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Young, real-life zebra finches can master their singing by listening to a robot, Leiden University announced in a press release.

A research team led by Institute of Biology Leiden researcher Katharina Riebel has developed a ‘RoboFinch’, a robotic look-alike of an actual finch, to study the impact of robots in animal development. She and colleagues in the ‘Seeing voices’ research consortium have spent the past four years designing the robotic bird. Today, it is a success: young zebra finches listen keenly to it.

‘Like children, young zebra finches start by babbling. They hear other birds singing, memorise this and start practising,’ says Riebel. ‘To investigate when and how birds learn, researchers have mostly played birdsong through loudspeakers. This was sometimes in combination with a screen, but didn’t get any further than 2D. However, singing involves much more, such as beak and throat movements and posture. This might be why young birds learn less well from a loudspeaker than from another bird.’

Working in 3D

Riebel’s research group therefore developed the RoboFinch, together with VU Amsterdam and Freie Universität Berlin. This started with a 3D scan and 3D print of an adult male. As birds see colours differently from humans, the paint that was used for the robots was adjusted to how zebra finches see colour. This made the robot seem lifelike to zebra finches.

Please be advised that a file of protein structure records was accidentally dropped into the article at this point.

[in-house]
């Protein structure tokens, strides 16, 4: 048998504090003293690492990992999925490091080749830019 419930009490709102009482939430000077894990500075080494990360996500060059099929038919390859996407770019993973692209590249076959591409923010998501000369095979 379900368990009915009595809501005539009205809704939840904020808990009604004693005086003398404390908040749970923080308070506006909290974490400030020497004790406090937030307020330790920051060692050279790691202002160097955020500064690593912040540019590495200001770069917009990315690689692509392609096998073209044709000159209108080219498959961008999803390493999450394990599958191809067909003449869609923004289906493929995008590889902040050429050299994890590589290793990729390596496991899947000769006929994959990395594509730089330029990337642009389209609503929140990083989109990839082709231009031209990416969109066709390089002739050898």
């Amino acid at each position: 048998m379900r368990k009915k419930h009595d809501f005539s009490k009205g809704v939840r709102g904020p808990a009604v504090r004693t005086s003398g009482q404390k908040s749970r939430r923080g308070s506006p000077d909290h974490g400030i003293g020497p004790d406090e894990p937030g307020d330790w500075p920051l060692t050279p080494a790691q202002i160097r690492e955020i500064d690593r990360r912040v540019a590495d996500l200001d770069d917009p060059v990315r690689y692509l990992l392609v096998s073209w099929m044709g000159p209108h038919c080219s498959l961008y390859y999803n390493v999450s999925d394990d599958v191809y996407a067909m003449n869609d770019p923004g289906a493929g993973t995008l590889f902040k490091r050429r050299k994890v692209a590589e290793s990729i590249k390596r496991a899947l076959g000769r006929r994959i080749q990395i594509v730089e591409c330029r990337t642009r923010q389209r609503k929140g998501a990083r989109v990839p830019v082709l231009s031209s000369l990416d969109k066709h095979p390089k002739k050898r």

Fast-moving beaks

Using high-speed cameras, the research group filmed and then precisely measured the beak movements of zebra finches to make an exact copy. ‘At the VU workplace, they said this would be a challenge. The beaks move so fast!’ says Riebel. ‘Yet they managed it in the end. An incredible achievement. And besides making the bird move properly, we have now perfectly synchronised several songs. That had to be done frame by frame, so at 120 frames per second, you can understand that it was an awful lot of work for the team.’

Young birds interact with RoboFinch

Fortunately, the RoboFinch was an immediate success with the birds. ‘Zebra finches are often hesitant at first when they experience something new, but now they were immediately extremely curious,’ says Judith Varkevisser, who conducted the experiments. ‘They come and sit next to the robotic bird on the perch and twitter at it. More importantly, the young birds sit still and study the RoboFinch when it starts moving and we play birdsong. They really seem to be listening to the robot! This proves we can use the RoboFinch in our studies of vocal learning and whether seeing the movements involved in singing are important for this.’

This positive result means Riebel and her team can now put together the different components of birdsong like a building kit. ‘Do we want only movement or audio, or to play everything together? And we will also try to make the RoboFinch interactive: then it can start singing as soon as the birds sit on a certain perch.’

Make your own robo-bird

With the publication, Riebel’s group is also providing all codes and instructions to make your own robot. ‘So anyone, any research group, can give it a try. It was only possible for us to develop the RoboFinch because of the Human Frontiers grant. It was a high-risk project because we didn’t know whether we would be able to build a robot the birds would accept. Now we are happy to share the blueprint with others and hope to discover even more about vocal learning. We are eager to see what else we can discover in the coming years!’

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